“I’m not afraid of amnestying him and paying him the money.”
Sometime in the next 24 hours, Leonsis, the man who wrote “The Business of Happiness,” ultimately decided to pay Andray Blatche $23 million to not work for him, using the NBA’s amnesty provision to effectively sever all ties to the Gilbert Arenas era in Washington.
“We are all in it together — so we are all to blame,” Leonsis wrote two days later in an e-mail addressing some follow-up questions I had. “Buck has to stop with me though as owner. I appreciate Andray’s apology to the fans, and I hope he is able to turn around his career.”
The decision was at once Leonsis’s most expensive mistake and his most impressive commitment toward winning since he became the team’s majority owner in May 2010, for it jettisoned a player who had become the embodiment of fan discontent, essentially dead weight dragging down a reinvigorated roster.
Goodbye ’Dray and all the kids who never grew up; hello, Nene and the adults.
In less than two seasons, the locker room has completely been turned over. Like Leonsis’s Capitals once were, the Wizards are in the third year of a drastic rebuild. The boss says it’s time to win.
“I won’t be happy with our plan if we’re back in the lottery,” Leonsis said. “If we just miss making a playoff spot, no, the world is not going to end. If we’re picking third because we have the second-worst record, no, I will not be happy. . . .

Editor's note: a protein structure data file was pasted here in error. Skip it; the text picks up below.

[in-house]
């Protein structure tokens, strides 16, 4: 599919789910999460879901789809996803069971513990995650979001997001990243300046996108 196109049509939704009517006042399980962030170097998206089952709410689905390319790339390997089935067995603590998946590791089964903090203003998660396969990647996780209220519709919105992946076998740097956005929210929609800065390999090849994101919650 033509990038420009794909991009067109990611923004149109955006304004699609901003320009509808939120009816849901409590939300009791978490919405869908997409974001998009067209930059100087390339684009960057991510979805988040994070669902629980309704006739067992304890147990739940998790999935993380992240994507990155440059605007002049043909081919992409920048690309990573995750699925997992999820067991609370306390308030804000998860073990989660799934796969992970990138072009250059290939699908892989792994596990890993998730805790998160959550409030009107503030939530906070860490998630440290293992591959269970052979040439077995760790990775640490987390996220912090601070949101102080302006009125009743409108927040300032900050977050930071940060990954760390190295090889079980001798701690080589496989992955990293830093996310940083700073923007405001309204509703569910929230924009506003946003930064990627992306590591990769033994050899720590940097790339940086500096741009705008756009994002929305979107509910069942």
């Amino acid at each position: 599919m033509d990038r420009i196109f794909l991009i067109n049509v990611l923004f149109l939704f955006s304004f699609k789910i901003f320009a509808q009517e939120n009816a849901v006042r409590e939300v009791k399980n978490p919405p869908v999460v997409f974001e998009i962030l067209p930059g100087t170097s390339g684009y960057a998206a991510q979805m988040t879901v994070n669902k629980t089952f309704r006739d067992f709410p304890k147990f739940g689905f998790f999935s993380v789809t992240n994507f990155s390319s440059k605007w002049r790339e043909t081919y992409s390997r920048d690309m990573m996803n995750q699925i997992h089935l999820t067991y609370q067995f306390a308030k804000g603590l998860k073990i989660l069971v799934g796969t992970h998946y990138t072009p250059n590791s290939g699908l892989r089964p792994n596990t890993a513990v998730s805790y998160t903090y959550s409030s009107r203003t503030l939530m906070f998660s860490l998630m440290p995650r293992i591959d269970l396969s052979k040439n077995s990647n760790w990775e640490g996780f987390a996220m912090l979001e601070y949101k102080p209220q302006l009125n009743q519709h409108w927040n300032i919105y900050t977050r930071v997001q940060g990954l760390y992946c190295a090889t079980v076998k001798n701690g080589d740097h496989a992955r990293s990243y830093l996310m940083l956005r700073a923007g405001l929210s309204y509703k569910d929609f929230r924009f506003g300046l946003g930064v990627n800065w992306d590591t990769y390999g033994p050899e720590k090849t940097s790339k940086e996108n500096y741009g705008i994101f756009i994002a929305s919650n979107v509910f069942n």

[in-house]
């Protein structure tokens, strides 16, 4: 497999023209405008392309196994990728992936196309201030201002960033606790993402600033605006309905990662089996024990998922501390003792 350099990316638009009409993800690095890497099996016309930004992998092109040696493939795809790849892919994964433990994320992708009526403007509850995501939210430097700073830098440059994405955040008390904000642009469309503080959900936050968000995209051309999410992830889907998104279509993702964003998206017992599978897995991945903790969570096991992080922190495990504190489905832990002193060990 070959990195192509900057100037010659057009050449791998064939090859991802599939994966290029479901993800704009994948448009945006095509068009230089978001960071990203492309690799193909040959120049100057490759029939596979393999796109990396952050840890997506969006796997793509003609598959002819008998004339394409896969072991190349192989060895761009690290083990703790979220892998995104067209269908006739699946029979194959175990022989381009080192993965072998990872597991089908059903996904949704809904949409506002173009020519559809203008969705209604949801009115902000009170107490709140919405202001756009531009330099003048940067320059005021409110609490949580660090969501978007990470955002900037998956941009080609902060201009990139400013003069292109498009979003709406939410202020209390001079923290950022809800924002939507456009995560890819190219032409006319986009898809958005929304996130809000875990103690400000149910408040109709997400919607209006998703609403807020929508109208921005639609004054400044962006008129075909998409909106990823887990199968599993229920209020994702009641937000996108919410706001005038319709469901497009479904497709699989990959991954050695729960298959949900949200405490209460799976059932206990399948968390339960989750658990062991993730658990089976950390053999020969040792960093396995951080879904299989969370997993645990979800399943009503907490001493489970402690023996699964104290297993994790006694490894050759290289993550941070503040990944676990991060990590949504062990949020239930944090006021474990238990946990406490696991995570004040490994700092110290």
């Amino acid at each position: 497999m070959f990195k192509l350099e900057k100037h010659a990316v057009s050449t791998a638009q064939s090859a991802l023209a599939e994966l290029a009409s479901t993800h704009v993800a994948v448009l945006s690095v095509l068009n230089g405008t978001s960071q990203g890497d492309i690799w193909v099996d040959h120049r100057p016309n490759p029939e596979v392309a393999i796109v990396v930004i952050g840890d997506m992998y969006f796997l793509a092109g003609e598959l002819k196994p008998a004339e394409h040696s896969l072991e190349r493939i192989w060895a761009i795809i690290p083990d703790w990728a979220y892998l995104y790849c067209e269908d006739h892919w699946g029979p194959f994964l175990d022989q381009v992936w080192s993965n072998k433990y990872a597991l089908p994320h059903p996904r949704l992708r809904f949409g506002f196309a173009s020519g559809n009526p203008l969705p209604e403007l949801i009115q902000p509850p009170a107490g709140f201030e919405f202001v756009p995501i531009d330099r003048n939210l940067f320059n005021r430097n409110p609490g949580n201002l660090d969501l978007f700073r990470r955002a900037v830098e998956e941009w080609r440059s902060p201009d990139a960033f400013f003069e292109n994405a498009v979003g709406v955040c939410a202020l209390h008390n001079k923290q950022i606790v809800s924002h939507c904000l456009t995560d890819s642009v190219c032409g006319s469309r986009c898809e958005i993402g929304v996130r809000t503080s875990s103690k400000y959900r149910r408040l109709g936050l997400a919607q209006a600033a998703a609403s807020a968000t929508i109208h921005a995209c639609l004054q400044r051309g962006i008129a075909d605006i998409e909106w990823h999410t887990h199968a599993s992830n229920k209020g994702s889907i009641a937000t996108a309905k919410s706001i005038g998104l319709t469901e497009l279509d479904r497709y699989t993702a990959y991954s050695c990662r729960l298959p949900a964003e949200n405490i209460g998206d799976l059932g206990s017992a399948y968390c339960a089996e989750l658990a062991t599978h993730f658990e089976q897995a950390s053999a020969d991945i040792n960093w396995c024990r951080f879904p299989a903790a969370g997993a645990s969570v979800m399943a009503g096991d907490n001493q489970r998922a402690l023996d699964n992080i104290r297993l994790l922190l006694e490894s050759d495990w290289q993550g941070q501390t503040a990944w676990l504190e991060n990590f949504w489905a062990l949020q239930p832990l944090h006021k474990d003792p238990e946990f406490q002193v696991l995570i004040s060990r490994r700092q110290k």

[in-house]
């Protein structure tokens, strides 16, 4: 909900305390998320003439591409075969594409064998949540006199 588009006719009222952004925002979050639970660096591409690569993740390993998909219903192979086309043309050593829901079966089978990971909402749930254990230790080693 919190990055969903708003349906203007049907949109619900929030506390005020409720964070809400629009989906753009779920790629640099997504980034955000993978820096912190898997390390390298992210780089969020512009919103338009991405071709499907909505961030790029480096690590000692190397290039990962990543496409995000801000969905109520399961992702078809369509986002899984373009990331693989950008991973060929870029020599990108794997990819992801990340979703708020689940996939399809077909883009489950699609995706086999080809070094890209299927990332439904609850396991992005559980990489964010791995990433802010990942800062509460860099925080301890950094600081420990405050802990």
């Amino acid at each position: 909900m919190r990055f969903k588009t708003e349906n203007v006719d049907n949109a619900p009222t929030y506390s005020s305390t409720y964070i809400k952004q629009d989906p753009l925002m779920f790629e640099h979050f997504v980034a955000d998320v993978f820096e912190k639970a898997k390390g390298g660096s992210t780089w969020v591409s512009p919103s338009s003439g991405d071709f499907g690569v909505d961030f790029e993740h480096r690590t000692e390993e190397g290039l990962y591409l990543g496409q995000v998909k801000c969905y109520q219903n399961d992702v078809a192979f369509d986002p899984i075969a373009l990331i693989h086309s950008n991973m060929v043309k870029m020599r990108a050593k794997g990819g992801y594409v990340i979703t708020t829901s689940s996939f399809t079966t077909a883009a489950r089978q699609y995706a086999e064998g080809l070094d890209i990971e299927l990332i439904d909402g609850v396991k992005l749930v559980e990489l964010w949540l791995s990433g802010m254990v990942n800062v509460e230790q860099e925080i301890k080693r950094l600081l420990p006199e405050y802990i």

“Culturally, every one of these guys is a good guy. It’s a big change. And no one is playing for a contract. I don’t think Nick [Young] and JaVale [McGee] were bad people. But they wanted stats. . . . They weren’t playing as a team. You saw at the end of the year with Nene, who already got his big contract, right. So stats weren’t important to him. The little things were important to him.”
Little things are big things to Leonsis, who said he now employs statisticians with PhDs and Stanford educations for analyses to help his clubs. He can get emotional in the moment and says he hasn’t gone all “Moneyball” on everyone. But he never lets his feelings trump empirical reasoning.
That’s why, he says, he kept Ernie Grunfeld as the Wizards’ president, Randy Wittman as coach and George McPhee as the Caps’ general manager for the past 13 years.
When told he had yet to fire a general manager, Leonsis replied: “I haven’t had to yet. You have to look at the arc of the team. It’s not just how the team is performing. It’s how the fan base is performing. The Caps have 98 percent renewals. 98 percent. We raised prices. We sell out every game. Again, counterintuitive, I’ll hear, ‘Well, everyone wants this.’ And I go, ‘Really? So you’re tuned in? Because if everyone wanted that, they wouldn’t renew. They’d say, ‘I don’t believe.’ They wouldn’t come to the games. They wouldn’t pay higher prices. They wouldn’t rock the red. So the decisions have been empirical.